Public Health England advises that a large waist measurement is a better indicator of type 2 diabetes risk than BMI.
Men with a waist measurement above 40 inches (102 cm) have a 5 times higher risk of developing type 2 diabetes than men with a waist size under 37 inches (94cm). For women, a waist size of over 35 inches (88 cm) indicates a 3 times higher risk of diabetes than those with a waist size less than 31.5 inches (80 cm).
Insulin resistance, a state in which the body becomes less able to adequately respond to the hormone insulin, is the key driver towards developing type 2 diabetes. Research indicates that insulin resistance develops following accumulation of fat around the central organs such as the liver, stomach and pancreas. Development of fat around the waist, the appearance of a ‘spare tyre’, is a good indication that fat may be gathering around the abdominal organs.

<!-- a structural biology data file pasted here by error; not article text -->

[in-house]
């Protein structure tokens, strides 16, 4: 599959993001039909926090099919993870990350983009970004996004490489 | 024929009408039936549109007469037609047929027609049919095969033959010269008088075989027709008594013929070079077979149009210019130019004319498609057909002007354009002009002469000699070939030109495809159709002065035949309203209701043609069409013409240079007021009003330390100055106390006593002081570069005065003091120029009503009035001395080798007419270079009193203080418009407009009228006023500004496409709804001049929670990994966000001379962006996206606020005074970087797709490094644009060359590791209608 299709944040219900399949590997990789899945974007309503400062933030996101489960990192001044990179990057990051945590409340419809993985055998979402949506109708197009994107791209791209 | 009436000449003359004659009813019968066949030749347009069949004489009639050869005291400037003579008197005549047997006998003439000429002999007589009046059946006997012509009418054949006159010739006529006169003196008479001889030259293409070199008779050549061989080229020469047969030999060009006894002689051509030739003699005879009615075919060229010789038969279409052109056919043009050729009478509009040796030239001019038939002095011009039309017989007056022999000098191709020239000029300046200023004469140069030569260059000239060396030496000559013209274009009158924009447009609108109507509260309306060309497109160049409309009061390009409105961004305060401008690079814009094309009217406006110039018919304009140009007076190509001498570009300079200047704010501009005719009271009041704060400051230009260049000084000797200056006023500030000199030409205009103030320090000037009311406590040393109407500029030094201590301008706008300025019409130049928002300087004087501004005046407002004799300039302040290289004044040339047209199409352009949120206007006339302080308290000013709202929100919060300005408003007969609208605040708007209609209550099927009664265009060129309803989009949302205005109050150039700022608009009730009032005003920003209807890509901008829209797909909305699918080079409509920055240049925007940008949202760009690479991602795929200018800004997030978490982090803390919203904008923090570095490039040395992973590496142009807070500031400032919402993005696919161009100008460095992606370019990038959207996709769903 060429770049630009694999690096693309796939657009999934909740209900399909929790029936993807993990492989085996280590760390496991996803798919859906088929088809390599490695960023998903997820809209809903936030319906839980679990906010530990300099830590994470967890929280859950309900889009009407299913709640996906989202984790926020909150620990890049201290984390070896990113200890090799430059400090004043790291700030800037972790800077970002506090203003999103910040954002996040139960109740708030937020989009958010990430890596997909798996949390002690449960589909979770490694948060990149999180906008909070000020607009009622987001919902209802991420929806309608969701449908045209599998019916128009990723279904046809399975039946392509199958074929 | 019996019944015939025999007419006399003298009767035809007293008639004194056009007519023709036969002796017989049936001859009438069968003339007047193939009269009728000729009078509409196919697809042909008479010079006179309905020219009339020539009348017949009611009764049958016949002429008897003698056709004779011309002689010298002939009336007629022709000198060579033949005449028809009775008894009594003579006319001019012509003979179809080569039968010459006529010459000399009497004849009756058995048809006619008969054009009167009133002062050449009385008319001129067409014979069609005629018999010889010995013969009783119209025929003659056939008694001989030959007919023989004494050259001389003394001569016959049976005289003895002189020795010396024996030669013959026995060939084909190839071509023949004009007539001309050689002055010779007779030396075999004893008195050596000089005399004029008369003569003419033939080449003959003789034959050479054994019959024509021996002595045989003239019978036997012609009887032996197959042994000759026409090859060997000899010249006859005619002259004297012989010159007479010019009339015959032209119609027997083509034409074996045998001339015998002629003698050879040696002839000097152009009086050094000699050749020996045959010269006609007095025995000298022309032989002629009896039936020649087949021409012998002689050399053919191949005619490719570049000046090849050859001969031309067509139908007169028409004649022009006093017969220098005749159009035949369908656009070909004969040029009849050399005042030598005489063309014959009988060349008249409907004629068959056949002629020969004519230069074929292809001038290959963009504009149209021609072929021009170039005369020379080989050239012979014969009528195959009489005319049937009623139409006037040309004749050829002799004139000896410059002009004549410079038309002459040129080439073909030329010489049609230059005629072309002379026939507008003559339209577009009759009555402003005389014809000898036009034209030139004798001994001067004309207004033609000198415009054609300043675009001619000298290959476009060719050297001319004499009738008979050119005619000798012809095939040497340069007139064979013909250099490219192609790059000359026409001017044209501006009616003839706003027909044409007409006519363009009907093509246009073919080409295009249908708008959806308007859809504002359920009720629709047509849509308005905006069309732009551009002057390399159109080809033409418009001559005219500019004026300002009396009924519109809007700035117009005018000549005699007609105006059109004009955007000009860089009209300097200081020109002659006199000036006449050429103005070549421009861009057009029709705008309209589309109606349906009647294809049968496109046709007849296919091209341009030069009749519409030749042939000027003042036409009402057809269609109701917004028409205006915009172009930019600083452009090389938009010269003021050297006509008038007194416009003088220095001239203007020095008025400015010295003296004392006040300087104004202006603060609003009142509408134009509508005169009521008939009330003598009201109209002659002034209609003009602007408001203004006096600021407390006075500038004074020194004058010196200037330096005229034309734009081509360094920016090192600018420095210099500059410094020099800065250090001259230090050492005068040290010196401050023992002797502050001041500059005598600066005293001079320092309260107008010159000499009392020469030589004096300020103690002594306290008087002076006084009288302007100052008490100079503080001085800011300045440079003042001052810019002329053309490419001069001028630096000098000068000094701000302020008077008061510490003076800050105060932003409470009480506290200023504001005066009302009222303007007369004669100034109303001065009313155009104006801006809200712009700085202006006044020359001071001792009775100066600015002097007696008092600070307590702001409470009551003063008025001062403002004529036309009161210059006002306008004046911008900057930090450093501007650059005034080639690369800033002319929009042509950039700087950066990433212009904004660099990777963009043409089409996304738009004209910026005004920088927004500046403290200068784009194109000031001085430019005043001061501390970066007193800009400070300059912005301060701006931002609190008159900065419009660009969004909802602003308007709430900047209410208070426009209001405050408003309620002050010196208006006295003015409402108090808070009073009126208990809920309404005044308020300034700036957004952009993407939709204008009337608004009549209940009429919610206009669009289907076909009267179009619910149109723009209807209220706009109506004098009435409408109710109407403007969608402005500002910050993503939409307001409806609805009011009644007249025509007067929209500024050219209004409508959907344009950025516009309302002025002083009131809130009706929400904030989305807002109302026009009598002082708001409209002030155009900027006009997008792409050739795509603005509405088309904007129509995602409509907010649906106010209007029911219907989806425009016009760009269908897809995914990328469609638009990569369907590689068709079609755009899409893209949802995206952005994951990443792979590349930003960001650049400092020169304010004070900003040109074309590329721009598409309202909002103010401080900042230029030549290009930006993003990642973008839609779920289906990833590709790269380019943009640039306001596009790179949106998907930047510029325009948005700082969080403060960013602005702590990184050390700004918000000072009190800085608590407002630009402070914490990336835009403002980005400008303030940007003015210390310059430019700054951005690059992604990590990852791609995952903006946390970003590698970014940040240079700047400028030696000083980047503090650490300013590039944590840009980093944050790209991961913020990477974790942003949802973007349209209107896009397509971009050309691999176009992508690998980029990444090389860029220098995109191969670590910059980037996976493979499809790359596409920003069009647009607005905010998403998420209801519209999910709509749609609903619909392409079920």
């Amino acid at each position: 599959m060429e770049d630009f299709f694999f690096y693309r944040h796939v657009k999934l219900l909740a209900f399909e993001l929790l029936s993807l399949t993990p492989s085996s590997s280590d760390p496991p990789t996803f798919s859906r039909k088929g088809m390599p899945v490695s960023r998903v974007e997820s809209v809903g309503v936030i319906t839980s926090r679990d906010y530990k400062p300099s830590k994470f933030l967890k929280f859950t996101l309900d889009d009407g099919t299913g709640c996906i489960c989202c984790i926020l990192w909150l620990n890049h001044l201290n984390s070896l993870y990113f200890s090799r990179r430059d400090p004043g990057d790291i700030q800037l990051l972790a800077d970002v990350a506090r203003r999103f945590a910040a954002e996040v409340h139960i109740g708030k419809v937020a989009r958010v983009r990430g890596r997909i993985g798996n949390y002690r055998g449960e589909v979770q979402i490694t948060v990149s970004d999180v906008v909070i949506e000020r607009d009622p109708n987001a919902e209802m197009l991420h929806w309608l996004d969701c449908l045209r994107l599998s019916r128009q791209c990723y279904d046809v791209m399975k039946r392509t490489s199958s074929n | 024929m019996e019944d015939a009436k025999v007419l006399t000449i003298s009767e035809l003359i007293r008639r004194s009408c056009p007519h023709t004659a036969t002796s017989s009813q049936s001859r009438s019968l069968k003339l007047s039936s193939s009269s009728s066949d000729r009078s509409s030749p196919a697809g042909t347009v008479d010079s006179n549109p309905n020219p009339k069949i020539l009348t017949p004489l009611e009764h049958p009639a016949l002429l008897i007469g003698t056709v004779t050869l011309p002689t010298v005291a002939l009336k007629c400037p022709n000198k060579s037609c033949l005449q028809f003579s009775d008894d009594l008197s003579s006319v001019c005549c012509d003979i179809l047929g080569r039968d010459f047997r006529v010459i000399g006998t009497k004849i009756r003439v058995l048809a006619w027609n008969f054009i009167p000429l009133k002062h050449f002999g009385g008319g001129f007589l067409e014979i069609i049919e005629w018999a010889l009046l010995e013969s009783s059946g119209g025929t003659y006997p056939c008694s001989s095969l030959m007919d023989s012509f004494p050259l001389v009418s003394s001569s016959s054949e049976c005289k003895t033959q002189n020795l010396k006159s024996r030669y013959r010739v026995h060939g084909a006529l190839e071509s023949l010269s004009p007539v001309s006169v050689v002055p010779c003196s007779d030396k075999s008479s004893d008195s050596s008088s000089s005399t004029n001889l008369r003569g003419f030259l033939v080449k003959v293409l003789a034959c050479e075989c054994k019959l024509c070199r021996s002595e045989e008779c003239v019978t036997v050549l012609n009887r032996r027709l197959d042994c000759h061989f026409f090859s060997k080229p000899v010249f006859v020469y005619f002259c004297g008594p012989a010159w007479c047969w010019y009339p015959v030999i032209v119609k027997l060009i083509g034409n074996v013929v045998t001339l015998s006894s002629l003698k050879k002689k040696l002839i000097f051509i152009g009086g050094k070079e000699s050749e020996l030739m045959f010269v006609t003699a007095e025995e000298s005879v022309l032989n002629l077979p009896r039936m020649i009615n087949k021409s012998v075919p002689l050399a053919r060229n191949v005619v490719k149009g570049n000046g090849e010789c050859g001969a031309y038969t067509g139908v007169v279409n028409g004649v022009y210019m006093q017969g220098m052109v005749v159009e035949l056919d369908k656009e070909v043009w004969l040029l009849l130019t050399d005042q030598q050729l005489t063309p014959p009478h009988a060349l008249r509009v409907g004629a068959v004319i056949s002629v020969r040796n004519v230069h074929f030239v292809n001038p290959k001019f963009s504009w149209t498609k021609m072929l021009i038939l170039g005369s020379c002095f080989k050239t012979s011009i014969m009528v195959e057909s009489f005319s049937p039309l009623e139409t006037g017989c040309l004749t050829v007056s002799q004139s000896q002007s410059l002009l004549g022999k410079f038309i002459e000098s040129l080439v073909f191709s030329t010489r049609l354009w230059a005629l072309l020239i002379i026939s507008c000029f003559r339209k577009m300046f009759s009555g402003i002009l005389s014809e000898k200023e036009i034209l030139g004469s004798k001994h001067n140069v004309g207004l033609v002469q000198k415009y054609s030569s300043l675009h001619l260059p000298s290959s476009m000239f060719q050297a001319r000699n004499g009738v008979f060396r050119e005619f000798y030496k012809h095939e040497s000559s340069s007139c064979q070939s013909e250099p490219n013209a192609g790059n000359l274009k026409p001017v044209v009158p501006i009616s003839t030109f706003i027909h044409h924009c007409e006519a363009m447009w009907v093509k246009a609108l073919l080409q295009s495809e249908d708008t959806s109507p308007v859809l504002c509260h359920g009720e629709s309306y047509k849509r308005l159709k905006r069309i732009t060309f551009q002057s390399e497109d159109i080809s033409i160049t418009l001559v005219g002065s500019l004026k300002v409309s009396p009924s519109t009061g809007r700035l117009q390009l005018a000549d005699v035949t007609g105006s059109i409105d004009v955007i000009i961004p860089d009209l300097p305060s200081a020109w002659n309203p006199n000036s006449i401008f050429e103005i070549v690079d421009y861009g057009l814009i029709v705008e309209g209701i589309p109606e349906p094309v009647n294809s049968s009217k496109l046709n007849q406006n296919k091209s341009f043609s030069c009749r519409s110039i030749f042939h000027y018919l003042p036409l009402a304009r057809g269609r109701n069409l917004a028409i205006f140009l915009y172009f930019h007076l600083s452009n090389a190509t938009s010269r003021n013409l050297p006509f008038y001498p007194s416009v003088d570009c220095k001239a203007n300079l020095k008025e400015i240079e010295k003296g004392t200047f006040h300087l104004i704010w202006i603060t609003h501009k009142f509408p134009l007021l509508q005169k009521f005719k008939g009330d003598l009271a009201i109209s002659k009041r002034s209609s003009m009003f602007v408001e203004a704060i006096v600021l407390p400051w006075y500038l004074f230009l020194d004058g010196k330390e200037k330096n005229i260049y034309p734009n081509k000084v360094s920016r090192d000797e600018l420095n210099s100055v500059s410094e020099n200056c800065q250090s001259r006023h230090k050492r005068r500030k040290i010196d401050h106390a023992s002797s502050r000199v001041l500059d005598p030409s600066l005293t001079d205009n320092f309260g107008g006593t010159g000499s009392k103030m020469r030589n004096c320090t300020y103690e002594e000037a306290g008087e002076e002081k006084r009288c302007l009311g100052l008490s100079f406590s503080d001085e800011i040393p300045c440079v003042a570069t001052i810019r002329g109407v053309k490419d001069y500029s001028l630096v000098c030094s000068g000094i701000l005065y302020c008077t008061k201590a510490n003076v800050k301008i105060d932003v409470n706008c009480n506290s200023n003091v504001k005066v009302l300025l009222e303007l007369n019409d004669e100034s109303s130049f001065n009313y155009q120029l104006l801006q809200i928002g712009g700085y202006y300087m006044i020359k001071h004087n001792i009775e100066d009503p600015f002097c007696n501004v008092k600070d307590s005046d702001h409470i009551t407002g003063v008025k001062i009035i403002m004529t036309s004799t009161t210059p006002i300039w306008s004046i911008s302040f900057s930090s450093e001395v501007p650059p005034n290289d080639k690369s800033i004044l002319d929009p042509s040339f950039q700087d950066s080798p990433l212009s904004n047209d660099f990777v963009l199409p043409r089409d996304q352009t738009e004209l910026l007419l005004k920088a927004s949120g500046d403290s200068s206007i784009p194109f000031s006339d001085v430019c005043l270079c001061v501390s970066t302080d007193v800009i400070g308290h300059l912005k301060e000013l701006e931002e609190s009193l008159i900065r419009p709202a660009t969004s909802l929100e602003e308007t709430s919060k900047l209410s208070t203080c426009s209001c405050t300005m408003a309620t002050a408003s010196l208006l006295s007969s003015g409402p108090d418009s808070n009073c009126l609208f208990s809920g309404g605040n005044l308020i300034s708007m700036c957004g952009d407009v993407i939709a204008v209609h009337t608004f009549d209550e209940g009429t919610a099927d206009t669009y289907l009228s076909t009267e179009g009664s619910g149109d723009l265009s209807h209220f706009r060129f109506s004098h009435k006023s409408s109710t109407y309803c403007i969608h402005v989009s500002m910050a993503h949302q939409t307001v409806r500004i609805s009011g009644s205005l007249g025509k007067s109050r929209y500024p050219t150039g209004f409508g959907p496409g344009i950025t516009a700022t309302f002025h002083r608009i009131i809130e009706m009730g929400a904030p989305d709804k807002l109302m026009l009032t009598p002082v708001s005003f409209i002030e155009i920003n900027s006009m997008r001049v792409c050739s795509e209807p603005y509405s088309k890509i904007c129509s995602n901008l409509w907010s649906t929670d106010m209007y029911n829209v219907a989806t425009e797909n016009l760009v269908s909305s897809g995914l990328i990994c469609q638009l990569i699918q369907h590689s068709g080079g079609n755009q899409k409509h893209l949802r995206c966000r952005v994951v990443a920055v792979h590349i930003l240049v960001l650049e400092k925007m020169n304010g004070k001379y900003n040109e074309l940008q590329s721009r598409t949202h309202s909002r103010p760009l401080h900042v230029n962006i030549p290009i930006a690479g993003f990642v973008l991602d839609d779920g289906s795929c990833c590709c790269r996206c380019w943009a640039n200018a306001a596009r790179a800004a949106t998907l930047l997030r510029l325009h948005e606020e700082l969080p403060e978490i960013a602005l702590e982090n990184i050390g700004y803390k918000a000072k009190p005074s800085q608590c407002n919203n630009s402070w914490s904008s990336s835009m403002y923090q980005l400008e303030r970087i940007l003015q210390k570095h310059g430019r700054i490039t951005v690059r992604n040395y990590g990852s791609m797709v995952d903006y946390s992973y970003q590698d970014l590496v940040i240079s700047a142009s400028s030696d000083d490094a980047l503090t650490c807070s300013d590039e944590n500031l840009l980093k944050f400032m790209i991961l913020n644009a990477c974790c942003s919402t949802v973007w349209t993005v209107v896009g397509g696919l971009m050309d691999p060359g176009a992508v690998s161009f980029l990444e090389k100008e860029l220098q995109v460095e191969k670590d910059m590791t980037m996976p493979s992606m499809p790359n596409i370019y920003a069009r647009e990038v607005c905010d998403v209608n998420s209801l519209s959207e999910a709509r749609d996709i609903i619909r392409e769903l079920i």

Chief nutritionist at Public Health England, Alison Tedstone, points out that there is a growing trend of being overweight not being recognised as a health issue: “[Being] overweight has become normalised and many people no longer realise they are potentially endangering their health.”
The process of losing weight for people at increased risk of diabetes as a result of a larger waist is largely the same as the lifestyle changes recommended for treating type 2 diabetes, that is exercising on a regular basis, adhering to a lower calorie diet – you may consider adopting a low carbohydrate diet, and cutting down on alcohol intake.

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